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January 30, 2012

Smaller lineup will continue, but maybe not start

Purdue mixed up its starting lineup at Northwestern, putting D.J. Byrd in its first five alongside Robbie Hummel, with no true big man on the floor.

Though the Boilermakers escaped with a 58-56 win thanks to Hummel's game-winner with 8.1 seconds left and Purdue's defensive stop at the end, results were mixed.

Purdue spent most of the game with Byrd on the floor, as he played a career-high 35 minutes, while Travis Carroll, the only center-type to play, saw just 11 minutes.

The box score in itself shows the distinct benefit of the smaller lineups, as well as the primary drawback.

With more skill on the floor, Purdue turned the ball over just five times in 40 minutes, but was out-rebounded 37-23 by the Big Ten's worst rebounding team statistically.

"Our guards did a poor job rebounding," Coach Matt Painter said. "The rebounds we didn't get were about hustle. It was guards not boxing out and chasing the ball. We played all guards, so it was on them. ... That was disappointing.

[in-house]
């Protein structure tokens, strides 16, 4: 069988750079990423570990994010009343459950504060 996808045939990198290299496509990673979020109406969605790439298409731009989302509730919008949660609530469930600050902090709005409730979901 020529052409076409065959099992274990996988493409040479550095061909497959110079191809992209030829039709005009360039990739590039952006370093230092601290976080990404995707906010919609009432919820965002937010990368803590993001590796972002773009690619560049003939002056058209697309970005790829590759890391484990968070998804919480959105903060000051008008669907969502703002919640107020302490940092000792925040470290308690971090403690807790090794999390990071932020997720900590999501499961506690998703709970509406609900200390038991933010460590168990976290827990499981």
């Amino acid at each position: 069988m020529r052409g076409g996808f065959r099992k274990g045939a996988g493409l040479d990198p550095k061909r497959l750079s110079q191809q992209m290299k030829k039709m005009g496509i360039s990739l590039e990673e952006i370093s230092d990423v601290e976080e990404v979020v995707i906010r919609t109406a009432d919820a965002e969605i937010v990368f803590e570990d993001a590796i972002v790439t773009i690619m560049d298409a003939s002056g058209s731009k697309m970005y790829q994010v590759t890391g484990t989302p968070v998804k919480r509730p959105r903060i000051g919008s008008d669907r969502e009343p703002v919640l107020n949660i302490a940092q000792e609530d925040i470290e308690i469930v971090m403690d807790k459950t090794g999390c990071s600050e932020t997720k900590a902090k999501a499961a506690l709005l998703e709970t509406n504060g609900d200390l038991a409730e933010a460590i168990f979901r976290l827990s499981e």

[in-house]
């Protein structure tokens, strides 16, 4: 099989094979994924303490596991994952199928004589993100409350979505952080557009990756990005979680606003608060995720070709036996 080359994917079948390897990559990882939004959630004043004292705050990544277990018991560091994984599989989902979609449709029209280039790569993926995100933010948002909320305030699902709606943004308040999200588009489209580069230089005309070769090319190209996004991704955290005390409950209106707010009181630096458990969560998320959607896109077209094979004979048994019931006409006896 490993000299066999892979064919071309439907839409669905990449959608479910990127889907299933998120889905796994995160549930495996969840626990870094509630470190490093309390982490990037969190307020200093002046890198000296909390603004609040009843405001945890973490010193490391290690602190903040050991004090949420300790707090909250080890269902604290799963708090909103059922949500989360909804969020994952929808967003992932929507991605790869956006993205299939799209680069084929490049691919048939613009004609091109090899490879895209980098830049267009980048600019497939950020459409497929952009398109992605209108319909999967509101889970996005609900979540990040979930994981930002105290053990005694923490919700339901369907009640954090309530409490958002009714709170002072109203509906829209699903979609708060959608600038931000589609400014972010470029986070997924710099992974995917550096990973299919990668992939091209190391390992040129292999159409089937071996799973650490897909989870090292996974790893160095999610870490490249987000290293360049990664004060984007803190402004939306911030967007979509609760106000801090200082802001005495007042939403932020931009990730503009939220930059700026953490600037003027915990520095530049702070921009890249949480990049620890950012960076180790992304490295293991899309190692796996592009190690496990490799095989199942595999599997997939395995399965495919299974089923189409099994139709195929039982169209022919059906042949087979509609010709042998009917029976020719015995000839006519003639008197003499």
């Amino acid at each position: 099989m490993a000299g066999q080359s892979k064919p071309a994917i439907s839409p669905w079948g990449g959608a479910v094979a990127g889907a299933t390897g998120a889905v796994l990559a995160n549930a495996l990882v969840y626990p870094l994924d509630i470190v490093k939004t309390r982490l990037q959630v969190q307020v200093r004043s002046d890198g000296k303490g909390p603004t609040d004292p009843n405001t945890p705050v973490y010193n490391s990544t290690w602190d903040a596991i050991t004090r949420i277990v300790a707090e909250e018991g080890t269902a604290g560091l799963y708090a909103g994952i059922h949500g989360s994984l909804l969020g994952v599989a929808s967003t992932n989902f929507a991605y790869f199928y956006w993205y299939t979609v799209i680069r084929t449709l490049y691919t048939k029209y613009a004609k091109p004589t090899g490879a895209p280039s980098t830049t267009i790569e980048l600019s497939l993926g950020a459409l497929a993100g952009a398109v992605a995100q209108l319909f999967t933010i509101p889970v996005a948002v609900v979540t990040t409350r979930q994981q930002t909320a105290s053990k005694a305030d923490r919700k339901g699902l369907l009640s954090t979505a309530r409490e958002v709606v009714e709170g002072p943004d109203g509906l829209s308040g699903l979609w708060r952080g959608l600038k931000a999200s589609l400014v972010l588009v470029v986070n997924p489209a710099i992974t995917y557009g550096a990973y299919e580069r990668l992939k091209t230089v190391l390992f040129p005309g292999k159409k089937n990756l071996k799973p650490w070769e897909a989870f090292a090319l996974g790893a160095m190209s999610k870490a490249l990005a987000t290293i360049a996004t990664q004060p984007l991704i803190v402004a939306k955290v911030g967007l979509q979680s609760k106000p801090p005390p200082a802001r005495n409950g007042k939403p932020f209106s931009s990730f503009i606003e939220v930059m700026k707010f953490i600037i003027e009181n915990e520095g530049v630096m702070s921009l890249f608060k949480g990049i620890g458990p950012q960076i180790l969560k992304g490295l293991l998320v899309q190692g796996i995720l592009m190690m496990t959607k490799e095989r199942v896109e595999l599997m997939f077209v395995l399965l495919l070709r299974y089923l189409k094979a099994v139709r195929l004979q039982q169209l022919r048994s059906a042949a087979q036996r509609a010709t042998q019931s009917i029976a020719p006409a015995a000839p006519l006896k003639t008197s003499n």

"We have to do a better job (rebounding), but it really helps us in terms of making decisions. We only had five turnovers."

Northwestern is one of the matchups in the Big Ten against which the undersized lineups might be most viable against.

So there's no guarantee that Purdue will stick with the same starting five Saturday against Indiana, which uses 6-foot-11 Cody Zeller and 6-9 Christian Watford at center and power forward, respectively.

"We'll go through the week of practice, watch tape and do what's best for us or what's best against Indiana," Painter said. "That's something coaches are always pondering, what's best for your team and making (opponents) adjust to you. But it can get flipped on you and you'll have to adjust to them. It's a fine line. But no matter what we'll play both ways through the course of a game."

Purdue now gets a week off between the win at Northwestern and Saturday's visit from 20th-ranked Indiana.

"I'd prefer to star in a routine and play Wednesday-Saturday," Painter said. "It keeps you mentally sharp. (The time off) can help you physically, but there can be some rust there mentally."

Painter on Hummel's game-winner: "It's huge for him. Any time you can make a shot at the end of the game to help your team win, it helps you build confidence and helps you step up there the next time and do it again. We missed some shots late (against Michigan); our seniors had some good looks. You just encourage them to take them again. They took good shots. The thing you try to emphasize to them is, 'Make the right decision and make the right play and don't have a pre-determined thought on what you're going to do.' In the Northwestern game, it was great to have him with the ball in that situation.'"




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